Grieving a miscarriage or a stillborn child is a terrible experience, and unfortunately, not an uncommon one. Around 500,000 American women miscarry every single year, and there are approximately 26,000 stillbirths per year as well (1). But out of tragedy and grief, one family received a great deal of kindness and compassion from an unexpected place. This is their heartwarming story.
Valerie Watts of Cokata Minnesota carried her son to full term, but she could sense something felt wrong. “All week I knew, he wasn’t moving as much. I was very nervous,” she said. At the last week of her pregnancy, Valerie’s doctors told her that her unborn baby had passed away.
As she grieved the loss of her child, Valerie chose to leave all of the things she had bought for her son intact, keeping his nursery in her home. One year later, she finally felt she was ready to move on and pass on all of her baby items, including a crib, to someone else who could use them.
Meanwhile, coming from a few miles outside of town, Gerald Kumpula and his wife visited Valerie’s garage sale and drew interest in the crib. Gerald restores antique furniture in his spare time, and thought he could make good use of the crib. But he admitted he noticed Valerie’s hesitation in parting with it: “She was kind of hesitant, I knew that maybe she didn’t want to sell it, yet she did.”
It wasn’t until he had already loaded the crib into his truck when he realized the true significance of the special item. Gerald’s wife casually asked Valerie how old her baby was, noticing all of the infant’s items – that’s when Valerie shared her story of loss with them. It made a massive impression on the Kumpula’s, who didn’t want to take away something so special. So, Gerald came up with a brilliant and touching idea.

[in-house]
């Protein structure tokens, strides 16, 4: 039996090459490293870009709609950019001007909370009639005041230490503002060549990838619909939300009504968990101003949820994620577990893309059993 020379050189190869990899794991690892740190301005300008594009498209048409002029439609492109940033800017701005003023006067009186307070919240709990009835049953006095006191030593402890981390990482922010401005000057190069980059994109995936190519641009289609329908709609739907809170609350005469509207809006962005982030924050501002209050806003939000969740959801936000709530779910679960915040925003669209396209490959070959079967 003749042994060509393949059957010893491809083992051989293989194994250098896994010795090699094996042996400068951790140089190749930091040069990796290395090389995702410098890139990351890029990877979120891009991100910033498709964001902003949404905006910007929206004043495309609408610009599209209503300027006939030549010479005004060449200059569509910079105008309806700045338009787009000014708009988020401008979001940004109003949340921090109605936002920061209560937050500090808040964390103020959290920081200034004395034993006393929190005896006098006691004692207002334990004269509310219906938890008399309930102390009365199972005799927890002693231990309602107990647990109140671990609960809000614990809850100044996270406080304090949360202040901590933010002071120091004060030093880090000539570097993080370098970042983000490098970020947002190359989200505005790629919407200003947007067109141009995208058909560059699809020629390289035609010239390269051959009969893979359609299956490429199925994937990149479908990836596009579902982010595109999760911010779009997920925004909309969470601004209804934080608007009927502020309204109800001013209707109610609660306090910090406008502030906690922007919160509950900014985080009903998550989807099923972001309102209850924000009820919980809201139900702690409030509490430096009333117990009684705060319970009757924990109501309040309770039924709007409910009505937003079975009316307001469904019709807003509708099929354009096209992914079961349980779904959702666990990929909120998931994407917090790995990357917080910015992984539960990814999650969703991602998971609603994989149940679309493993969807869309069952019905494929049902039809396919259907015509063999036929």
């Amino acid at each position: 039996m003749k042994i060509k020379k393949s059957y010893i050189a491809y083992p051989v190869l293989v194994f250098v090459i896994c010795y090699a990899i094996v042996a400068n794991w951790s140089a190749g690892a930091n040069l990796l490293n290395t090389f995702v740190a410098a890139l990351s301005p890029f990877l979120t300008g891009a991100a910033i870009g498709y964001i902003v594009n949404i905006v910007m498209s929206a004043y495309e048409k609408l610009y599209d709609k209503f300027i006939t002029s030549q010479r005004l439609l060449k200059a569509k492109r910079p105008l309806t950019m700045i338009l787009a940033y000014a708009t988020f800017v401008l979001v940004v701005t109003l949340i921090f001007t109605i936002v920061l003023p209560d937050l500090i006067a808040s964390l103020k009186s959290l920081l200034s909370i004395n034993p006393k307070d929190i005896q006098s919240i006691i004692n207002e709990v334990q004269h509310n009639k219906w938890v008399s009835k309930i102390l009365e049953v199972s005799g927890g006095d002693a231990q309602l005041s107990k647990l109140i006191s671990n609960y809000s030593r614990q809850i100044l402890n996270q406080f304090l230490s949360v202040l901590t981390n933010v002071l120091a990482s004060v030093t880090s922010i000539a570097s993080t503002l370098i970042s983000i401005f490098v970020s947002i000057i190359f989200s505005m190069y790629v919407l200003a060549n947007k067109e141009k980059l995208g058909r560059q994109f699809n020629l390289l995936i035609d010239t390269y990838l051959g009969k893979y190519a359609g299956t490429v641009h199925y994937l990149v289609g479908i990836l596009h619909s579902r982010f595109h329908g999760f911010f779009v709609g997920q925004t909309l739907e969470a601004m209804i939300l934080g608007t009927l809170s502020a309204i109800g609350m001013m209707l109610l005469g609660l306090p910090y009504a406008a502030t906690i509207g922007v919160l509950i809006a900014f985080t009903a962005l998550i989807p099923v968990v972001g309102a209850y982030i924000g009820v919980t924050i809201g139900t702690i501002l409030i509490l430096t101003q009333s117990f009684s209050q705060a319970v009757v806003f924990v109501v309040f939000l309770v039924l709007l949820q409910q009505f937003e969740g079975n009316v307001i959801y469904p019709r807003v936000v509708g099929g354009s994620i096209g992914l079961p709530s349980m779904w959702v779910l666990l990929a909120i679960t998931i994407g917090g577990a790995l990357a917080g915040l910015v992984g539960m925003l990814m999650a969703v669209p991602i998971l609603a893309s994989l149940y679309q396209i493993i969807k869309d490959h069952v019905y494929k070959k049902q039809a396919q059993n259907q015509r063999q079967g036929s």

One week later, Valerie was surprised with a gift: Gerald had converted her son’s crib into a bench, which could honor her lost child in a new way. “I started crying instantly”, Valerie recounted.
Dealing With Stillborn Babies and Miscarriages
Miscarriages and stillbirths are both types of pregnancy loss, differing only in the time of the loss; the term miscarriage is used before 20 weeks’ gestation, and the term stillbirth is used after 20 weeks. When a baby dies in the womb, their mothers still have to give birth. Usually doctors will allow their patients time to process their grief and then plan to induce labor (when necessary and possible).
Stillbirths can also happen during labor; although they are less common, they can be caused by an infection or a problem with the placenta or umbilical cord. Other causes of stillbirths include abnormal growth of the fetus, pre-eclampsia, or complications with the mother’s health such as diabetes. A post-mortem can be performed to help identify the potential causes of the stillbirth.
Every mom deals with grief and her own way, and it’s important to keep an open mind about how to be supportive for a friend or family member who’s dealing with loss. If you have experienced a miscarriage or stillbirth, you can find supportive groups like the charity Baby Steps to help you through the difficult times (2). Many women find the physical experiences of loss especially challenging – vaginal bleeding and lactation can be unbearable reminders of a lost child, and it can be very encouraging to talk with other women who have experienced the same things.
If you or your loved one start to show signs of depression, don’t hesitate to speak to your doctor to find ways to cope and heal through the process of grief.
Ultimately, it’s important to be open about the experience of miscarriage and stillborn babies in order to provide more support for new moms going through the same thing. We’re grateful for kindhearted people like Gerald who go the extra mile to reach out to the parents of lost children.
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